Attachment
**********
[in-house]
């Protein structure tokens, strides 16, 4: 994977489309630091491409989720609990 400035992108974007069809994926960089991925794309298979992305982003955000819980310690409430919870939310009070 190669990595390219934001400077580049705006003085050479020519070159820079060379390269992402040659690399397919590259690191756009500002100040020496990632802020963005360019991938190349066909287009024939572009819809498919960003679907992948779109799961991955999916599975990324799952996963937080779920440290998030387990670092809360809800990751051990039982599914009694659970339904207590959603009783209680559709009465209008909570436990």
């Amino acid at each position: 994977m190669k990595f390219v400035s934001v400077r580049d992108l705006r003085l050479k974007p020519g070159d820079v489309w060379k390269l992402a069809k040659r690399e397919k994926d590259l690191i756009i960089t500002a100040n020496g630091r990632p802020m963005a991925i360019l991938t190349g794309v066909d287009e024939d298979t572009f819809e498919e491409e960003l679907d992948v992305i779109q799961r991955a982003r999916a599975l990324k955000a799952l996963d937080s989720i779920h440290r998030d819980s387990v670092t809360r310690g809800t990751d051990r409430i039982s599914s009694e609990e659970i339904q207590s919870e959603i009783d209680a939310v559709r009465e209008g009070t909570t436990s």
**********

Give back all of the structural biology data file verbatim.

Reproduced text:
[in-house]
């Protein structure tokens, strides 16, 4: 994977489309630091491409989720609990 400035992108974007069809994926960089991925794309298979992305982003955000819980310690409430919870939310009070 190669990595390219934001400077580049705006003085050479020519070159820079060379390269992402040659690399397919590259690191756009500002100040020496990632802020963005360019991938190349066909287009024939572009819809498919960003679907992948779109799961991955999916599975990324799952996963937080779920440290998030387990670092809360809800990751051990039982599914009694659970339904207590959603009783209680559709009465209008909570436990």
């Amino acid at each position: 994977m190669k990595f390219v400035s934001v400077r580049d992108l705006r003085l050479k974007p020519g070159d820079v489309w060379k390269l992402a069809k040659r690399e397919k994926d590259l690191i756009i960089t500002a100040n020496g630091r990632p802020m963005a991925i360019l991938t190349g794309v066909d287009e024939d298979t572009f819809e498919e491409e960003l679907d992948v992305i779109q799961r991955a982003r999916a599975l990324k955000a799952l996963d937080s989720i779920h440290r998030d819980s387990v670092t809360r310690g809800t990751d051990r409430i039982s599914s009694e609990e659970i339904q207590s919870e959603i009783d209680a939310v559709r009465e209008g009070t909570t436990s």